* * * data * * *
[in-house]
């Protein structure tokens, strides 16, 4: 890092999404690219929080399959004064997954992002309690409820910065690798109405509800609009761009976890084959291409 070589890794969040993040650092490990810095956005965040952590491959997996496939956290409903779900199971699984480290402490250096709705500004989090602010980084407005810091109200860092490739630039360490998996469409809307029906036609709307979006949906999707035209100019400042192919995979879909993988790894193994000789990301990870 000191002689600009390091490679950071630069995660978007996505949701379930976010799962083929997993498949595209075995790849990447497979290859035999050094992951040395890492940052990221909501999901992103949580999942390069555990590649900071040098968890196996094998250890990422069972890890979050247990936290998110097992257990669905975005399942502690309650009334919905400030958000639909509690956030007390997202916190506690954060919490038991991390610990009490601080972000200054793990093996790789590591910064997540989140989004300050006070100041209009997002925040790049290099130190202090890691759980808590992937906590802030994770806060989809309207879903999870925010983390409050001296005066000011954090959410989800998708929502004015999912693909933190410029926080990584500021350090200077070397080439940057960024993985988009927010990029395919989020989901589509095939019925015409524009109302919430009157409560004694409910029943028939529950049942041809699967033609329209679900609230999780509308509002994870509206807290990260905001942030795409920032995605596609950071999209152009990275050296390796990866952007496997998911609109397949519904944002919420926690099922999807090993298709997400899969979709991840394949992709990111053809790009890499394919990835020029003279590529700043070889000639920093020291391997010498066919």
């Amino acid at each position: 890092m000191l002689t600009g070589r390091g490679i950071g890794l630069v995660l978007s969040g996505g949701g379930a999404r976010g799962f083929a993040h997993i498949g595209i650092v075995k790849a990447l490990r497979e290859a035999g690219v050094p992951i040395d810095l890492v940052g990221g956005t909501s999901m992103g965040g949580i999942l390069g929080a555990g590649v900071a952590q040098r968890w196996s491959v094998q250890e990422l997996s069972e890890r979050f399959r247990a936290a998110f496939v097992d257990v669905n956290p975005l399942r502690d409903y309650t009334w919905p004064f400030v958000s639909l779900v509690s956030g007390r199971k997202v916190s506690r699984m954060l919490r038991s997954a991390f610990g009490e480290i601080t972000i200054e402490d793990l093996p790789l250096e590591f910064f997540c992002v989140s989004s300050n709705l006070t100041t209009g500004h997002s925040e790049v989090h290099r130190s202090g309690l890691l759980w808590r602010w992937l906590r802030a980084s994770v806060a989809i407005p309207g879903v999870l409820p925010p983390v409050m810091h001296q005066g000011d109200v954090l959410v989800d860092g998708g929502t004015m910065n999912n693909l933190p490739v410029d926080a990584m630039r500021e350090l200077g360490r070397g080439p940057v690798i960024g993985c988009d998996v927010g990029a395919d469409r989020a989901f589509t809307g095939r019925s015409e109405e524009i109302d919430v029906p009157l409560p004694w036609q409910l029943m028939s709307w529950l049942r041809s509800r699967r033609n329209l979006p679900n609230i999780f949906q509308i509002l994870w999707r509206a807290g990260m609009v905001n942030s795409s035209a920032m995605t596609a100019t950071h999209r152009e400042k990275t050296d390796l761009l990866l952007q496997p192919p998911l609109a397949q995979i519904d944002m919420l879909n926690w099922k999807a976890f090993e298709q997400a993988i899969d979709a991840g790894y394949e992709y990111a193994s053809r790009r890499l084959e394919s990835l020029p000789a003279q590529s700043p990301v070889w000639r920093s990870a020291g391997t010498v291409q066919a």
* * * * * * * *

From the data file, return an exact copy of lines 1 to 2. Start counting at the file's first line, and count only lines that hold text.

[in-house]
């Protein structure tokens, strides 16, 4: 890092999404690219929080399959004064997954992002309690409820910065690798109405509800609009761009976890084959291409 070589890794969040993040650092490990810095956005965040952590491959997996496939956290409903779900199971699984480290402490250096709705500004989090602010980084407005810091109200860092490739630039360490998996469409809307029906036609709307979006949906999707035209100019400042192919995979879909993988790894193994000789990301990870 000191002689600009390091490679950071630069995660978007996505949701379930976010799962083929997993498949595209075995790849990447497979290859035999050094992951040395890492940052990221909501999901992103949580999942390069555990590649900071040098968890196996094998250890990422069972890890979050247990936290998110097992257990669905975005399942502690309650009334919905400030958000639909509690956030007390997202916190506690954060919490038991991390610990009490601080972000200054793990093996790789590591910064997540989140989004300050006070100041209009997002925040790049290099130190202090890691759980808590992937906590802030994770806060989809309207879903999870925010983390409050001296005066000011954090959410989800998708929502004015999912693909933190410029926080990584500021350090200077070397080439940057960024993985988009927010990029395919989020989901589509095939019925015409524009109302919430009157409560004694409910029943028939529950049942041809699967033609329209679900609230999780509308509002994870509206807290990260905001942030795409920032995605596609950071999209152009990275050296390796990866952007496997998911609109397949519904944002919420926690099922999807090993298709997400899969979709991840394949992709990111053809790009890499394919990835020029003279590529700043070889000639920093020291391997010498066919």